“That’s why I want to be in football, because I love the game.”
As for the women are currently working in the industry, Mullet said they emphasized that you should not let anything intimidate you, or ever let anything sway you from being yourself.
Mullet added that they also emphasized that you should never lack self-confidence or be unsure of yourself, because you’ve earned what your position.
“You shouldn’t have to feel like you have to keep earning it,” Mullet said. “People are going to respect you because you’re there because you earned that spot.
“It was just a really big honor that they recognized what I’m doing and see it as valuable, and just that they found little old me in Bear Lake, Michigan and invited me.”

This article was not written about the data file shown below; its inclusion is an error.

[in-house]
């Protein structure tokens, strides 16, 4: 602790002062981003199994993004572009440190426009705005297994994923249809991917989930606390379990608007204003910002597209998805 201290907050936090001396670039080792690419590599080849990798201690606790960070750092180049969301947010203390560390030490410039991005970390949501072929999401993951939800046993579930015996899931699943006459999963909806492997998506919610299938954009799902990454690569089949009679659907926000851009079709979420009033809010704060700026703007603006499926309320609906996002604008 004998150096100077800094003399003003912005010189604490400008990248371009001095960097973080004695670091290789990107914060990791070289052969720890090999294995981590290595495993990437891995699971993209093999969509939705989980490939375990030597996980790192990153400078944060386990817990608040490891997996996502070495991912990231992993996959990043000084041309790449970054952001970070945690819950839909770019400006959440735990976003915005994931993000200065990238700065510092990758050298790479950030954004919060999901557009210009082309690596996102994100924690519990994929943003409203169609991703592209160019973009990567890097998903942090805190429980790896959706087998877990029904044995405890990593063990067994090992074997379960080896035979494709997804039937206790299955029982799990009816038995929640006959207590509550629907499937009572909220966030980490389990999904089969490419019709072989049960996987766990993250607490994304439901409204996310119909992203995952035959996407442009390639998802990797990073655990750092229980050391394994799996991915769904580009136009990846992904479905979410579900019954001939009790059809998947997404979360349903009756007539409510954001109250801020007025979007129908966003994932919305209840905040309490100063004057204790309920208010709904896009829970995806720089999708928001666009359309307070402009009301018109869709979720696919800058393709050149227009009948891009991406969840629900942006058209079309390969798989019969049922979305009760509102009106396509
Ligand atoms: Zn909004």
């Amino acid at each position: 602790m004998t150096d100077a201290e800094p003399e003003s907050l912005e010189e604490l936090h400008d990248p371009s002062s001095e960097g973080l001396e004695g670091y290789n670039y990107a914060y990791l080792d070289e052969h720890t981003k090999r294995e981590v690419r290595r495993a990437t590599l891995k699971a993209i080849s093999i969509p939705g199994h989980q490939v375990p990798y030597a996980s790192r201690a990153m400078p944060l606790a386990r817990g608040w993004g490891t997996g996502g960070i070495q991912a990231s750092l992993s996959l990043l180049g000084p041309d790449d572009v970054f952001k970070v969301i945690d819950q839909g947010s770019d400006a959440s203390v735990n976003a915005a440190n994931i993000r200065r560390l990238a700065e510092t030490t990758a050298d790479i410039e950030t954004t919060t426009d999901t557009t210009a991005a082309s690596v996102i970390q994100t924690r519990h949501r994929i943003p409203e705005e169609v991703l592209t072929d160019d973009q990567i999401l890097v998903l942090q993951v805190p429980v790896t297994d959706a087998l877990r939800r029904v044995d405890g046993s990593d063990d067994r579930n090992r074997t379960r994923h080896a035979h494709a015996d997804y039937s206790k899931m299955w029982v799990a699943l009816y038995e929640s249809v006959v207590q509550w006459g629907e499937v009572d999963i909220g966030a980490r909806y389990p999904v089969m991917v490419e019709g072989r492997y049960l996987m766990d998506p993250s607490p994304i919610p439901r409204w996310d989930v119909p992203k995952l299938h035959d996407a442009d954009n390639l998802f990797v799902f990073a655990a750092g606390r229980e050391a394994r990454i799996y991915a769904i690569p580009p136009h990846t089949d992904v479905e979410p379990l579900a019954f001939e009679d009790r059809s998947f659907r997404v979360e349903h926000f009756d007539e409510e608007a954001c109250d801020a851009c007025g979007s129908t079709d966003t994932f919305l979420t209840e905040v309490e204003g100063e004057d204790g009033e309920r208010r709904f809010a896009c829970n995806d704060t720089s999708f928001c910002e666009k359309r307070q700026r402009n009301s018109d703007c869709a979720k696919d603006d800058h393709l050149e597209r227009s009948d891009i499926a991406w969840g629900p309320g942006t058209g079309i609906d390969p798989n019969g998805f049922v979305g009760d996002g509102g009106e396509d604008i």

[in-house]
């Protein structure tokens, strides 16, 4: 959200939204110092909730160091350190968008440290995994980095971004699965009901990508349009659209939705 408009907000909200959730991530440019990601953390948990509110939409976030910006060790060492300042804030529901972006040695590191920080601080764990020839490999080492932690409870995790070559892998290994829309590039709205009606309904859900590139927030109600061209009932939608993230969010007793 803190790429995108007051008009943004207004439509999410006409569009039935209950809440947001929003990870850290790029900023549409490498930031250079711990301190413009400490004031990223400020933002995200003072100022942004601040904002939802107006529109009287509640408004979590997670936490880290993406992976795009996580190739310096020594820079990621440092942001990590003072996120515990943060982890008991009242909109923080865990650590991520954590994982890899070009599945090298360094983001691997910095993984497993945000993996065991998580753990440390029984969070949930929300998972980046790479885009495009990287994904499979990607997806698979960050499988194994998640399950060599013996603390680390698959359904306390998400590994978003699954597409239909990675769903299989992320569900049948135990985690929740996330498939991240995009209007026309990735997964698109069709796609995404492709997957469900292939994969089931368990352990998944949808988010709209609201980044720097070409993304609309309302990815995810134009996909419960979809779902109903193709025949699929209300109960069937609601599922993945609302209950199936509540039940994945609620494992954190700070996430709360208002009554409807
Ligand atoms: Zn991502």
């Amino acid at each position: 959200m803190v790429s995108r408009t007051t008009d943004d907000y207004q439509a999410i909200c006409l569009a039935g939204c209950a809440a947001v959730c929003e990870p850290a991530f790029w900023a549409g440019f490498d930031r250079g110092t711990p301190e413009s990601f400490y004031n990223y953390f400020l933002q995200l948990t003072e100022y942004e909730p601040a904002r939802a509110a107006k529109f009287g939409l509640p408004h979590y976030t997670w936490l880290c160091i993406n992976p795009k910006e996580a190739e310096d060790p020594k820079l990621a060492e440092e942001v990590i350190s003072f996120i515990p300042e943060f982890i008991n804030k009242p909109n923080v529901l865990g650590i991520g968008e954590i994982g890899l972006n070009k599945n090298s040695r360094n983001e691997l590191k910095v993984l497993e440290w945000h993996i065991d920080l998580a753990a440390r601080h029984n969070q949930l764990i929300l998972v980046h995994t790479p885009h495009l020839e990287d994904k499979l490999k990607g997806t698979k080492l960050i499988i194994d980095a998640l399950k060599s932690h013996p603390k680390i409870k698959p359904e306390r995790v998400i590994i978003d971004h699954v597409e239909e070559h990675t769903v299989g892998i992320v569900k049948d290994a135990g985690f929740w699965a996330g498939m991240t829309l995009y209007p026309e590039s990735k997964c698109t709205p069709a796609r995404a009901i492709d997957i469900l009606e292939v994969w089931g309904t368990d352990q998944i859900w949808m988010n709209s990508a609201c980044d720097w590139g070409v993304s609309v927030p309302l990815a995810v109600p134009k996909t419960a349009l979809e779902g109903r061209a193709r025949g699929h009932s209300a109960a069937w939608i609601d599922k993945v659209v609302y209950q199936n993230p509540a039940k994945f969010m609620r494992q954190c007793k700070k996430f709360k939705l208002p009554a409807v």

Among the other invitees was a women who is a college football player in Canada, and gave Mullet a different perspective on the game from a player’s standpoint.
“She has a great mindset of just going out and attacking the day,” Mullet said. “She doesn’t let anything get in her way. She’s really hard working, and you can tell that she’s passionate. She wants to show up and be the best.”
But more importantly, Mullet met a lot of people in football operations not only in the NFL but several colleges around the country, which gave her a look into what goes on behind the scenes … like planning the meals when a team goes on the road, getting the plane tickets, arranging for a bus and securing the hotel rooms.
“You kind of forget about those people having to be there because they work in the background,” Mullet said. “It was really nice to meet those people, and hear what they do to make things to make things go smoothly so coaches like me can just focus on our jobs.”